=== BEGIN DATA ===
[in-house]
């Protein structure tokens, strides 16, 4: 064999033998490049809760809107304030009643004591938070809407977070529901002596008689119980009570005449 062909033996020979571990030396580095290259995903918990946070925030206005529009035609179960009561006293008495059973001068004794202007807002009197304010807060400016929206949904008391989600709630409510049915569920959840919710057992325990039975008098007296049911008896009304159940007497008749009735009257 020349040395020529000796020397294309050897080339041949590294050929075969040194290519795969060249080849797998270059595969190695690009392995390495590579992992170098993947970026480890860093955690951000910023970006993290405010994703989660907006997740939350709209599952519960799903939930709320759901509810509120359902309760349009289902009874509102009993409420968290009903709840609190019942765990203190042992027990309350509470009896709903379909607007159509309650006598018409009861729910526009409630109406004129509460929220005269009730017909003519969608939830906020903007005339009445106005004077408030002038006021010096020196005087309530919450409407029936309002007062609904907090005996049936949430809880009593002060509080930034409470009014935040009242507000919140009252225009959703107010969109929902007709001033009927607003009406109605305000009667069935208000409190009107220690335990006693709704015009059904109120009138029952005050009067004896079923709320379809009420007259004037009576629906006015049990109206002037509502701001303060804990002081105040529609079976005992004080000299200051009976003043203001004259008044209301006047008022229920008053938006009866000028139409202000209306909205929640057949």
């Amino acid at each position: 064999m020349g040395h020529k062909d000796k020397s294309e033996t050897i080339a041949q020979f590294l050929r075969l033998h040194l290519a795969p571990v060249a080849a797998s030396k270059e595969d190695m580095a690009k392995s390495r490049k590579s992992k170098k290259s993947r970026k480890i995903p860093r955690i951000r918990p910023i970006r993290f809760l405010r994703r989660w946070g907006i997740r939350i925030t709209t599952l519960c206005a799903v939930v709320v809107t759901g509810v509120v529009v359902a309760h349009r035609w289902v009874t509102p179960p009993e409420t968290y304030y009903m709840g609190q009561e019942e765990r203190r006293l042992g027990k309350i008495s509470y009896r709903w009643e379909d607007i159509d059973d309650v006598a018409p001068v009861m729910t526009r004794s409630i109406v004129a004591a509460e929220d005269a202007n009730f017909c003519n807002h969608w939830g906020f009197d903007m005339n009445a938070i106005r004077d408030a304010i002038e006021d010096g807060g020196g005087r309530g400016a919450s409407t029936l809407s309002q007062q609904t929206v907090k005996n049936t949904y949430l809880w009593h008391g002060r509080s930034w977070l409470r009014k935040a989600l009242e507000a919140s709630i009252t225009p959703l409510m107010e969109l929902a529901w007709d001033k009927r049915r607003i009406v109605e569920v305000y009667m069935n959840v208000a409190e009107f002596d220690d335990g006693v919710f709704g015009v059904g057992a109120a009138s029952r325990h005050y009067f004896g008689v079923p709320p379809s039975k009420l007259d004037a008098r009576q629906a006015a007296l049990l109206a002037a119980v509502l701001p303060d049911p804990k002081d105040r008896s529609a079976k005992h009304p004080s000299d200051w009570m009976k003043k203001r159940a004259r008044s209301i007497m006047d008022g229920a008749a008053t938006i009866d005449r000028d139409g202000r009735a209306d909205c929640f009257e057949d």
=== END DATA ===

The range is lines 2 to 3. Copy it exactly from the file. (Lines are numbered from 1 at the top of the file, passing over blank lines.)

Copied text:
């Protein structure tokens, strides 16, 4: 064999033998490049809760809107304030009643004591938070809407977070529901002596008689119980009570005449 062909033996020979571990030396580095290259995903918990946070925030206005529009035609179960009561006293008495059973001068004794202007807002009197304010807060400016929206949904008391989600709630409510049915569920959840919710057992325990039975008098007296049911008896009304159940007497008749009735009257 020349040395020529000796020397294309050897080339041949590294050929075969040194290519795969060249080849797998270059595969190695690009392995390495590579992992170098993947970026480890860093955690951000910023970006993290405010994703989660907006997740939350709209599952519960799903939930709320759901509810509120359902309760349009289902009874509102009993409420968290009903709840609190019942765990203190042992027990309350509470009896709903379909607007159509309650006598018409009861729910526009409630109406004129509460929220005269009730017909003519969608939830906020903007005339009445106005004077408030002038006021010096020196005087309530919450409407029936309002007062609904907090005996049936949430809880009593002060509080930034409470009014935040009242507000919140009252225009959703107010969109929902007709001033009927607003009406109605305000009667069935208000409190009107220690335990006693709704015009059904109120009138029952005050009067004896079923709320379809009420007259004037009576629906006015049990109206002037509502701001303060804990002081105040529609079976005992004080000299200051009976003043203001004259008044209301006047008022229920008053938006009866000028139409202000209306909205929640057949």
């Amino acid at each position: 064999m020349g040395h020529k062909d000796k020397s294309e033996t050897i080339a041949q020979f590294l050929r075969l033998h040194l290519a795969p571990v060249a080849a797998s030396k270059e595969d190695m580095a690009k392995s390495r490049k590579s992992k170098k290259s993947r970026k480890i995903p860093r955690i951000r918990p910023i970006r993290f809760l405010r994703r989660w946070g907006i997740r939350i925030t709209t599952l519960c206005a799903v939930v709320v809107t759901g509810v509120v529009v359902a309760h349009r035609w289902v009874t509102p179960p009993e409420t968290y304030y009903m709840g609190q009561e019942e765990r203190r006293l042992g027990k309350i008495s509470y009896r709903w009643e379909d607007i159509d059973d309650v006598a018409p001068v009861m729910t526009r004794s409630i109406v004129a004591a509460e929220d005269a202007n009730f017909c003519n807002h969608w939830g906020f009197d903007m005339n009445a938070i106005r004077d408030a304010i002038e006021d010096g807060g020196g005087r309530g400016a919450s409407t029936l809407s309002q007062q609904t929206v907090k005996n049936t949904y949430l809880w009593h008391g002060r509080s930034w977070l409470r009014k935040a989600l009242e507000a919140s709630i009252t225009p959703l409510m107010e969109l929902a529901w007709d001033k009927r049915r607003i009406v109605e569920v305000y009667m069935n959840v208000a409190e009107f002596d220690d335990g006693v919710f709704g015009v059904g057992a109120a009138s029952r325990h005050y009067f004896g008689v079923p709320p379809s039975k009420l007259d004037a008098r009576q629906a006015a007296l049990l109206a002037a119980v509502l701001p303060d049911p804990k002081d105040r008896s529609a079976k005992h009304p004080s000299d200051w009570m009976k003043k203001r159940a004259r008044s209301i007497m006047d008022g229920a008749a008053t938006i009866d005449r000028d139409g202000r009735a209306d909205c929640f009257e057949d």